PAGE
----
Layoffs are rarely good news, and they tend to be even worse press. When a company knows they have a layoff coming, it’s best to have your message prepared ahead of time. And that message should include answers to questions you expect to hear. So, consider all the 5Ws when crafting a response to potential questions. Keep answers brief and honest. Try not to over-explain. Let’s take a look at how one major US brand handled a recent layoff:
Verizon Media Group recently let 150 staffers go, creating a bookend headline that reflects how the company started the year. According to CNN, Verizon Media began 2019 by laying off about 800 employees. Beginning of the year, and the end of the year. Bookends. Quick media tip: when it comes to bad news, try to avoid anything that shows an easy pattern. Those are often irresistible to writers, and that can lead to more memorable negative headlines.
At press time, one question that remained unanswered, apparently, was which brands would be impacted. Verizon Media owns Yahoo, AOL, TechCrunch, and HuffPost, employing more than 10,000 people. When asked about the most recent layoff, Verizon Media spokespeople had a brand-positive message ready:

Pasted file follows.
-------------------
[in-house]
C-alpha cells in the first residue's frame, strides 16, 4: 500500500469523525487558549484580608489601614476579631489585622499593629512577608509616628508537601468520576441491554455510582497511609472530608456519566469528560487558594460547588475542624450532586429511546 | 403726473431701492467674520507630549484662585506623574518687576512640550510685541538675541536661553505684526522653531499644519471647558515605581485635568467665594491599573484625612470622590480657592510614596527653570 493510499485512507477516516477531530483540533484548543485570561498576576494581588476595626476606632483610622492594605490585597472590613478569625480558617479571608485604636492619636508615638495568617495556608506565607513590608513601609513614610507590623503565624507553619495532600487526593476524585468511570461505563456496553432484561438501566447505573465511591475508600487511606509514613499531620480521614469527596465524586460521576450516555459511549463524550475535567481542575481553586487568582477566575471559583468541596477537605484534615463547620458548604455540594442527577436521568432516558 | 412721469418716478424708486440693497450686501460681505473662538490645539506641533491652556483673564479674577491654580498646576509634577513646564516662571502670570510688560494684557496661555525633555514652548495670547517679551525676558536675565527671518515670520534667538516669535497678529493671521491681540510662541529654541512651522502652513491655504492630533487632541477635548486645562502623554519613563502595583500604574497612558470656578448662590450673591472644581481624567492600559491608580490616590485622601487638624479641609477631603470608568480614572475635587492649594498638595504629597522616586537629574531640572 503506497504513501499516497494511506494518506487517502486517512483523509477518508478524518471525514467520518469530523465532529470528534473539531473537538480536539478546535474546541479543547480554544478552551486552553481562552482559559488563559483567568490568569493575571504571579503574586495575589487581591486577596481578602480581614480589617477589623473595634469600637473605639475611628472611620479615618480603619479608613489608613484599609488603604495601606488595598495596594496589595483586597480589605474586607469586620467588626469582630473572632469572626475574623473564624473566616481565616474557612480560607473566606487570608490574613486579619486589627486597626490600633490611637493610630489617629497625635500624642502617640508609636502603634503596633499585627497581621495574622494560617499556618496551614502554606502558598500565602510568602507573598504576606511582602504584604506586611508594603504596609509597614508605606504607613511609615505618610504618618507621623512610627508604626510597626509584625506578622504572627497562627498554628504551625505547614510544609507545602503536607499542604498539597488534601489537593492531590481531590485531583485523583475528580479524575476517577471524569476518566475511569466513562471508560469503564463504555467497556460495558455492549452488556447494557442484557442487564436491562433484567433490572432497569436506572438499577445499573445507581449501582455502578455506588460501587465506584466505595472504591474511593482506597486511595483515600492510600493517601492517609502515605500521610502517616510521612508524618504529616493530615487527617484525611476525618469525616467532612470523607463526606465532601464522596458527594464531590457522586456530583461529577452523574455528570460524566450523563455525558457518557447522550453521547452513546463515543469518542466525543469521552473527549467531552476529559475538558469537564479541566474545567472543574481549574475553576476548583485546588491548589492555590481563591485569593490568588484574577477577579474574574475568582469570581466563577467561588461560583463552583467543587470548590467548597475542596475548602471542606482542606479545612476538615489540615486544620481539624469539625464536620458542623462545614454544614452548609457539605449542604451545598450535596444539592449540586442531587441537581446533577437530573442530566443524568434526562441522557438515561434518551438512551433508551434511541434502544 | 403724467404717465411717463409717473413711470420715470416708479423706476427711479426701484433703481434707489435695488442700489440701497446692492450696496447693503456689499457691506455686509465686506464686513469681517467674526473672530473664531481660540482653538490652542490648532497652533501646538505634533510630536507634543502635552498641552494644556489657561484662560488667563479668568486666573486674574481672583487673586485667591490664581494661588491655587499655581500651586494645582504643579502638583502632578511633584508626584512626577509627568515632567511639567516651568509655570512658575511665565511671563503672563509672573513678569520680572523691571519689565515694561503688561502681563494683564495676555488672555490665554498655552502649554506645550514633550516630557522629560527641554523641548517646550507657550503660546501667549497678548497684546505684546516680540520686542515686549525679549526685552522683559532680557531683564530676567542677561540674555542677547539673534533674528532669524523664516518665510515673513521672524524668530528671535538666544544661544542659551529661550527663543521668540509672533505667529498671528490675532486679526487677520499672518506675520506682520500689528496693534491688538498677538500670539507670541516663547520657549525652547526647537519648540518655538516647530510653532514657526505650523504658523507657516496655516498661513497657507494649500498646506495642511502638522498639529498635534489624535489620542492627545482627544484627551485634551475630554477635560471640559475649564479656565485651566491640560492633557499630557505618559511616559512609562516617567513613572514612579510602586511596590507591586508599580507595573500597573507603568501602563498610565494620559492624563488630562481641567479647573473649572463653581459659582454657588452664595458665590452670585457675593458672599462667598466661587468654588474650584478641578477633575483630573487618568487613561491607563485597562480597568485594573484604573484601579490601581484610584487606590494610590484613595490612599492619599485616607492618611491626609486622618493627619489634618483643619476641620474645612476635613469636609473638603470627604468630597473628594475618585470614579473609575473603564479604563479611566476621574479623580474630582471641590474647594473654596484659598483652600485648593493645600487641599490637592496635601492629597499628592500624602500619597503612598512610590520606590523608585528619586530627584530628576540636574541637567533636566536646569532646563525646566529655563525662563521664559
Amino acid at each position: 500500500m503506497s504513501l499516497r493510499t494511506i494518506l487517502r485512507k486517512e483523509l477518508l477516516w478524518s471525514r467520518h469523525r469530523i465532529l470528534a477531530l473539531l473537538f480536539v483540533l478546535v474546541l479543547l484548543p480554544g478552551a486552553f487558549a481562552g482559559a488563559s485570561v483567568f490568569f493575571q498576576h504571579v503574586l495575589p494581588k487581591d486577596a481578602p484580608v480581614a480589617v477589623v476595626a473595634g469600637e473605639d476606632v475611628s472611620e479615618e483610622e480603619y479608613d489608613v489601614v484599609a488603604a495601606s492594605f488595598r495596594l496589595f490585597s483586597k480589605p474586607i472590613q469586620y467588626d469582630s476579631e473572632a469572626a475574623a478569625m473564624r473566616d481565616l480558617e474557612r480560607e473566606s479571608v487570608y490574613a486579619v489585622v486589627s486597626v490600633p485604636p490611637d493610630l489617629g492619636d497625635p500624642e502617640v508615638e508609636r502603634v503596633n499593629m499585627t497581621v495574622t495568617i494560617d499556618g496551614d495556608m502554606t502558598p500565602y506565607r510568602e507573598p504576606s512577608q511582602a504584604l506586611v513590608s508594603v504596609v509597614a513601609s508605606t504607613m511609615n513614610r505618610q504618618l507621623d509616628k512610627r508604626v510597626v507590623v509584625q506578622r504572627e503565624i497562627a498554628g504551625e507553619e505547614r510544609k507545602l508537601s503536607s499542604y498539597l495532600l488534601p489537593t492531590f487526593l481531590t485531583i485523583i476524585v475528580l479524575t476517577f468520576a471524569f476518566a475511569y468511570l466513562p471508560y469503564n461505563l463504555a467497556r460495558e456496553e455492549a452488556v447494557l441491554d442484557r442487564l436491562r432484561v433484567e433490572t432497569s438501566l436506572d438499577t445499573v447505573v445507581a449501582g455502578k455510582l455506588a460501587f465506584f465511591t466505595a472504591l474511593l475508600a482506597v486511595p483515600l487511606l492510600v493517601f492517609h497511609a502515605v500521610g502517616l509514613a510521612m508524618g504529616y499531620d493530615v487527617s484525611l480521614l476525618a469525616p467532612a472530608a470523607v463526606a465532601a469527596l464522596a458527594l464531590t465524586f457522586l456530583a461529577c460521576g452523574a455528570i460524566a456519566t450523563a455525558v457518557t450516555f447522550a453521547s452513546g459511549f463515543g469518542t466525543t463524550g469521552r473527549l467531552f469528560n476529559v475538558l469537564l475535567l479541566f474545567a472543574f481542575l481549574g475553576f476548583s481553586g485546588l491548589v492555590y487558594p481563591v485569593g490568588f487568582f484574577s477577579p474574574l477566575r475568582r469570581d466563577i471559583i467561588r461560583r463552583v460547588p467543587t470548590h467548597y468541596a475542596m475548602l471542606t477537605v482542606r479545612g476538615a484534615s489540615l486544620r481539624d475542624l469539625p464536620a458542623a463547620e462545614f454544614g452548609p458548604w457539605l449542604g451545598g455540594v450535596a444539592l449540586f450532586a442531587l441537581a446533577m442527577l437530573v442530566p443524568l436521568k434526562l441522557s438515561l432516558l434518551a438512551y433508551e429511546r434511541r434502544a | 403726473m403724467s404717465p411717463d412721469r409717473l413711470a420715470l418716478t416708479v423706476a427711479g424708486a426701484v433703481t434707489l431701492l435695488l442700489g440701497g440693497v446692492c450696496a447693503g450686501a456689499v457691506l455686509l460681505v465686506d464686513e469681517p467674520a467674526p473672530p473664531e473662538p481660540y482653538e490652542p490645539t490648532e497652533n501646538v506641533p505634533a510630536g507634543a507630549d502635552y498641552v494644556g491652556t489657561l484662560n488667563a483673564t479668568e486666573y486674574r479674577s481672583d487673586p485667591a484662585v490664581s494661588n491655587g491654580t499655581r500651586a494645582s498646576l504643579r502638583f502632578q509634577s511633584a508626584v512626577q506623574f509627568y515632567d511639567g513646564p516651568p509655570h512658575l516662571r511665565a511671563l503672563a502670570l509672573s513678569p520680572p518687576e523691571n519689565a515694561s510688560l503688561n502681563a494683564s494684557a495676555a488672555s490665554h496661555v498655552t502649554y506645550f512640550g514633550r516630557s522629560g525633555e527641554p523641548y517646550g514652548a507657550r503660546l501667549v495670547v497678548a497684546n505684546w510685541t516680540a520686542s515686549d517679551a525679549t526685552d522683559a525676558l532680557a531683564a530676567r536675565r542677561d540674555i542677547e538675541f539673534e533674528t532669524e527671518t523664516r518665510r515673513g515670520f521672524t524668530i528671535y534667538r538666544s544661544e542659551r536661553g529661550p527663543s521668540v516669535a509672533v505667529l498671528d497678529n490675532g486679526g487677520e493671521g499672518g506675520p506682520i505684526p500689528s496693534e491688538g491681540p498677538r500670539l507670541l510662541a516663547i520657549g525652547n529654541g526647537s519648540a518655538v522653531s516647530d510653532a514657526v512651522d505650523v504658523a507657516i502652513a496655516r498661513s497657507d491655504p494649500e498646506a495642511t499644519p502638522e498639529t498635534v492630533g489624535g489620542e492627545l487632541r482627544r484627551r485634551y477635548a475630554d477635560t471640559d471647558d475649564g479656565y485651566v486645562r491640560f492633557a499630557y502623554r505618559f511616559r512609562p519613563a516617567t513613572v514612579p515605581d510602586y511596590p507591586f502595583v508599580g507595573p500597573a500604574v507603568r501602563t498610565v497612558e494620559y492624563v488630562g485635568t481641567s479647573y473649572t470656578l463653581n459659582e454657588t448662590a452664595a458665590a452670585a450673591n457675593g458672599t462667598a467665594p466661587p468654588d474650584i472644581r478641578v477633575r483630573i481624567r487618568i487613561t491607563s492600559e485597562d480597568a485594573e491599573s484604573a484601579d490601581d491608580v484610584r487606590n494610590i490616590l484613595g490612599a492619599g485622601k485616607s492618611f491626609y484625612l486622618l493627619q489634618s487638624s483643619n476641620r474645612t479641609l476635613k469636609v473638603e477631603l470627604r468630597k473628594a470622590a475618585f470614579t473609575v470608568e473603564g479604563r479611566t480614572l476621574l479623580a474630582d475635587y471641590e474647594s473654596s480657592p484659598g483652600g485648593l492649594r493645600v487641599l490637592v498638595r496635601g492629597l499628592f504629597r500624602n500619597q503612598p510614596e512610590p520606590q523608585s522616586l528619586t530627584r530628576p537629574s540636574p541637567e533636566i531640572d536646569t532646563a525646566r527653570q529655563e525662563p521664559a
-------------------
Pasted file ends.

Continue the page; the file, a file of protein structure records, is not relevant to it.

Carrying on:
“Our goal is to create the best experiences for our consumers and the best platforms for our customers. Today we are investing in premium content connections and commerce experiences that connect people to their passions and continue to align our resources to opportunities where we feel we can differentiate ourselves and scale faster…”
Eagle-eyed readers will notice that only two words in that statement really had anything to do with the layoff: “scale faster.” That communicates to investors that Verizon Media needed to trim its workforce in order to take advantage of new opportunities and become more profitable. Otherwise, the balance of the statement was forward-looking, positive, and aspirational.
A deeper dive into headlines about this layoff brings us to Guru Gowrappan, CEO of Verizon Media, who took over a few months ago. The new CEO says this slight restructuring is part of management’s plan to “refocus” the company. “The plan before I took over was a bit all over the place, because we were not that focused… We didn’t drive a lot of execution.”
So, bad news for the lost employees, but a necessary step according to the leadership. Again, layoffs are never “good” news, but they can be properly explained if you plan ahead and stay on message.